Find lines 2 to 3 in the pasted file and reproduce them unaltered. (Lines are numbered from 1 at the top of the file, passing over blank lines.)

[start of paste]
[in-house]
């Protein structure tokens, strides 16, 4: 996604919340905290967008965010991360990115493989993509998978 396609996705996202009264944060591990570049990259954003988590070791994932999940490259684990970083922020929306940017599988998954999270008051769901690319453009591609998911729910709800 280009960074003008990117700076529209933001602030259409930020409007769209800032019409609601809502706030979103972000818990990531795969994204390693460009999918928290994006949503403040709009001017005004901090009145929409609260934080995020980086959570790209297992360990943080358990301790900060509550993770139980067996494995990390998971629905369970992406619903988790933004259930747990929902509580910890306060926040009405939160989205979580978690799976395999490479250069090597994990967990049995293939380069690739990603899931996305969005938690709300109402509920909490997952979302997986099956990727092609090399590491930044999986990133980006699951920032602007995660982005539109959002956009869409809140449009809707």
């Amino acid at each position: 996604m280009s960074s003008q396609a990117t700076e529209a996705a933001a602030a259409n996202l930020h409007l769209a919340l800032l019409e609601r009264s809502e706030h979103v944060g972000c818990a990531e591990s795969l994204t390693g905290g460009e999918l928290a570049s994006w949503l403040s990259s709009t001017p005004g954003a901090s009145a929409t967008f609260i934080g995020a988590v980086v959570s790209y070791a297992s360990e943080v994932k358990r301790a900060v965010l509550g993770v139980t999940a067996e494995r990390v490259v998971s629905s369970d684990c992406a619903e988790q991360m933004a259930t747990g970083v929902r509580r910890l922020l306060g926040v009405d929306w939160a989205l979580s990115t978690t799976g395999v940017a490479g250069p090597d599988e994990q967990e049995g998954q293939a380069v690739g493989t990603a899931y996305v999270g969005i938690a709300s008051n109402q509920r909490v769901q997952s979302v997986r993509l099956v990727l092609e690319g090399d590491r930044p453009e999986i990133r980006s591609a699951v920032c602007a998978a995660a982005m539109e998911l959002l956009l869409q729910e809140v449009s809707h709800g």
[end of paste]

């Protein structure tokens, strides 16, 4: 996604919340905290967008965010991360990115493989993509998978 396609996705996202009264944060591990570049990259954003988590070791994932999940490259684990970083922020929306940017599988998954999270008051769901690319453009591609998911729910709800 280009960074003008990117700076529209933001602030259409930020409007769209800032019409609601809502706030979103972000818990990531795969994204390693460009999918928290994006949503403040709009001017005004901090009145929409609260934080995020980086959570790209297992360990943080358990301790900060509550993770139980067996494995990390998971629905369970992406619903988790933004259930747990929902509580910890306060926040009405939160989205979580978690799976395999490479250069090597994990967990049995293939380069690739990603899931996305969005938690709300109402509920909490997952979302997986099956990727092609090399590491930044999986990133980006699951920032602007995660982005539109959002956009869409809140449009809707």
């Amino acid at each position: 996604m280009s960074s003008q396609a990117t700076e529209a996705a933001a602030a259409n996202l930020h409007l769209a919340l800032l019409e609601r009264s809502e706030h979103v944060g972000c818990a990531e591990s795969l994204t390693g905290g460009e999918l928290a570049s994006w949503l403040s990259s709009t001017p005004g954003a901090s009145a929409t967008f609260i934080g995020a988590v980086v959570s790209y070791a297992s360990e943080v994932k358990r301790a900060v965010l509550g993770v139980t999940a067996e494995r990390v490259v998971s629905s369970d684990c992406a619903e988790q991360m933004a259930t747990g970083v929902r509580r910890l922020l306060g926040v009405d929306w939160a989205l979580s990115t978690t799976g395999v940017a490479g250069p090597d599988e994990q967990e049995g998954q293939a380069v690739g493989t990603a899931y996305v999270g969005i938690a709300s008051n109402q509920r909490v769901q997952s979302v997986r993509l099956v990727l092609e690319g090399d590491r930044p453009e999986i990133r980006s591609a699951v920032c602007a998978a995660a982005m539109e998911l959002l956009l869409q729910e809140v449009s809707h709800g």